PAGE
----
Alarmed by the prospect of a Ronald Reagan presidency, the ALF-CIO is ready to swallow its deep reservations over President Carter's economics and mount an all-out drive to prevent a mass defection of blue collar workers to the former California governor.
"Reagan is just anathema to us," Alexander E. Barkan, the AFL-CIO's national political director said in an interview with the Associated Press yesterday. "I don't know of a single labor leader supporting him."
Without waiting for the political parties to choose nominees or for its leaders to make a formal endorsement, the labor federation is wasting no time trying to convince its 13.6 million members and their families that Reagan is no friend of workers.
To keep Reagan out of the White House, the AFL-CIO is prepared to campaign for Carter's reelection despite its unhappiness with him, assuming -- as it now appears -- he is the Democratic nominee.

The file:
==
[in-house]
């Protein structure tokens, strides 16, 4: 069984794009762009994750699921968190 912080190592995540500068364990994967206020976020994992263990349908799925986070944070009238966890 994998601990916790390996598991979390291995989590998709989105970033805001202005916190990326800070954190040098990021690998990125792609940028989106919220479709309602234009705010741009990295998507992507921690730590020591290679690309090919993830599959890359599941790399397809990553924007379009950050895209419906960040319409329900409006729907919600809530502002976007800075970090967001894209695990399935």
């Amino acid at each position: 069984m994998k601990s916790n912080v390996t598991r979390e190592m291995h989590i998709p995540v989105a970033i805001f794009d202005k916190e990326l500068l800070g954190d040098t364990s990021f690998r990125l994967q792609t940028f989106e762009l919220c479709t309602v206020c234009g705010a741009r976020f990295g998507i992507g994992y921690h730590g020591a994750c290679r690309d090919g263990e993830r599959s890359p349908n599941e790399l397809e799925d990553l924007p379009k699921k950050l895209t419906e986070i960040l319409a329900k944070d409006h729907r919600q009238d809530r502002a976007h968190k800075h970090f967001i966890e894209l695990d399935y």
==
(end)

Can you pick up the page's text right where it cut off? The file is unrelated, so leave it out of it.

Barkan, who heads the AFL-CIO's Committee on Political Education (COPE), said the federation will not formally endorse a candidate until September, but that the selection will certainly be a Democrat.
"The nominee appears to be Carter," Barkan said. "If he's the nominee, the general board will endorse him and we'll work like hell for him."
Barkan acknowledged that Reagan now appears to enjoy substantial blue collar support at the rank-and-file level. "But it's just temporary," he predicted. "When word on the Reagan program gets out," blue collar workers will abandon the GOP candidate, Barkan predicted.
Barkan also said independent presidential candidate John B. Anderson has a dismal labor record, a point that COPE hopes to impress upon liberal Democrats attracted by The Illinois Republican's positions on social issues, such as his support for the Equal Rights Amendment, gun control and federal funding for abortion for the poor.